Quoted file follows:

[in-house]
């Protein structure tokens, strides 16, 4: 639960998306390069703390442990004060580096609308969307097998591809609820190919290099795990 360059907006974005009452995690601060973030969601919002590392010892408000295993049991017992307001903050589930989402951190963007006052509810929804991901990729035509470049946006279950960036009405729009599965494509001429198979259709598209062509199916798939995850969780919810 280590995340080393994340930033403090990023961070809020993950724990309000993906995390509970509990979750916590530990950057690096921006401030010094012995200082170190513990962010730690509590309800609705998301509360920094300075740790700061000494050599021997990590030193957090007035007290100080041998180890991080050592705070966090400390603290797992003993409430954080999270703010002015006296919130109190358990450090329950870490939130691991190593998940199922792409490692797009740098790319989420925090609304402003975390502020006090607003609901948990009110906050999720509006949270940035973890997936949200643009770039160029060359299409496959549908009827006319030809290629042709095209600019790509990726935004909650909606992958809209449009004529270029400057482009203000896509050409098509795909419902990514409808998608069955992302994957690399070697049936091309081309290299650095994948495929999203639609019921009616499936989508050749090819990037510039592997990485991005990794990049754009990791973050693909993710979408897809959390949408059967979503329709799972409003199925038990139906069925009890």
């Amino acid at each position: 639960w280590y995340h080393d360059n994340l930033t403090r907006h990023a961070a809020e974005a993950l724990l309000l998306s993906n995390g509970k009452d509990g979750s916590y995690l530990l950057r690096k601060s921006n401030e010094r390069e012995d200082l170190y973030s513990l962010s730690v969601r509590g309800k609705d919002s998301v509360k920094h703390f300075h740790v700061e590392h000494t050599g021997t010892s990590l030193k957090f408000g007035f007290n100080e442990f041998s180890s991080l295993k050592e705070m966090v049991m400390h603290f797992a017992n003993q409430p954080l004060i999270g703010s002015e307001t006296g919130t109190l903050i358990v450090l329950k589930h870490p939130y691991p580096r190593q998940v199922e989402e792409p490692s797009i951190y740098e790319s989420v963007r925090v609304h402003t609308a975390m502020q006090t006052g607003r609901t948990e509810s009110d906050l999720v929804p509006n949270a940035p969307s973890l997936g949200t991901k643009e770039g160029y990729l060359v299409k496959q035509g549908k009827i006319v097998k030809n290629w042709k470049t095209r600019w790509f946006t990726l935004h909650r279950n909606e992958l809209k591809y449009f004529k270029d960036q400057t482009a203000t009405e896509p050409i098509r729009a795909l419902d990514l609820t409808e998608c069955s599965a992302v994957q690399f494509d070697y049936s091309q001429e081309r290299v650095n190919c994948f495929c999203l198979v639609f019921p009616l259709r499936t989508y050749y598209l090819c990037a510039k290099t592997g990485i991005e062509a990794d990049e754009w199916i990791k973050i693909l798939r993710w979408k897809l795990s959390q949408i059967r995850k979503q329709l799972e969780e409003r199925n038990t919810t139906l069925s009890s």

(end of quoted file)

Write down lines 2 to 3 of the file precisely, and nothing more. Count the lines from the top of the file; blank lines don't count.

């Protein structure tokens, strides 16, 4: 639960998306390069703390442990004060580096609308969307097998591809609820190919290099795990 360059907006974005009452995690601060973030969601919002590392010892408000295993049991017992307001903050589930989402951190963007006052509810929804991901990729035509470049946006279950960036009405729009599965494509001429198979259709598209062509199916798939995850969780919810 280590995340080393994340930033403090990023961070809020993950724990309000993906995390509970509990979750916590530990950057690096921006401030010094012995200082170190513990962010730690509590309800609705998301509360920094300075740790700061000494050599021997990590030193957090007035007290100080041998180890991080050592705070966090400390603290797992003993409430954080999270703010002015006296919130109190358990450090329950870490939130691991190593998940199922792409490692797009740098790319989420925090609304402003975390502020006090607003609901948990009110906050999720509006949270940035973890997936949200643009770039160029060359299409496959549908009827006319030809290629042709095209600019790509990726935004909650909606992958809209449009004529270029400057482009203000896509050409098509795909419902990514409808998608069955992302994957690399070697049936091309081309290299650095994948495929999203639609019921009616499936989508050749090819990037510039592997990485991005990794990049754009990791973050693909993710979408897809959390949408059967979503329709799972409003199925038990139906069925009890």
């Amino acid at each position: 639960w280590y995340h080393d360059n994340l930033t403090r907006h990023a961070a809020e974005a993950l724990l309000l998306s993906n995390g509970k009452d509990g979750s916590y995690l530990l950057r690096k601060s921006n401030e010094r390069e012995d200082l170190y973030s513990l962010s730690v969601r509590g309800k609705d919002s998301v509360k920094h703390f300075h740790v700061e590392h000494t050599g021997t010892s990590l030193k957090f408000g007035f007290n100080e442990f041998s180890s991080l295993k050592e705070m966090v049991m400390h603290f797992a017992n003993q409430p954080l004060i999270g703010s002015e307001t006296g919130t109190l903050i358990v450090l329950k589930h870490p939130y691991p580096r190593q998940v199922e989402e792409p490692s797009i951190y740098e790319s989420v963007r925090v609304h402003t609308a975390m502020q006090t006052g607003r609901t948990e509810s009110d906050l999720v929804p509006n949270a940035p969307s973890l997936g949200t991901k643009e770039g160029y990729l060359v299409k496959q035509g549908k009827i006319v097998k030809n290629w042709k470049t095209r600019w790509f946006t990726l935004h909650r279950n909606e992958l809209k591809y449009f004529k270029d960036q400057t482009a203000t009405e896509p050409i098509r729009a795909l419902d990514l609820t409808e998608c069955s599965a992302v994957q690399f494509d070697y049936s091309q001429e081309r290299v650095n190919c994948f495929c999203l198979v639609f019921p009616l259709r499936t989508y050749y598209l090819c990037a510039k290099t592997g990485i991005e062509a990794d990049e754009w199916i990791k973050i693909l798939r993710w979408k897809l795990s959390q949408i059967r995850k979503q329709l799972e969780e409003r199925n038990t919810t139906l069925s009890s």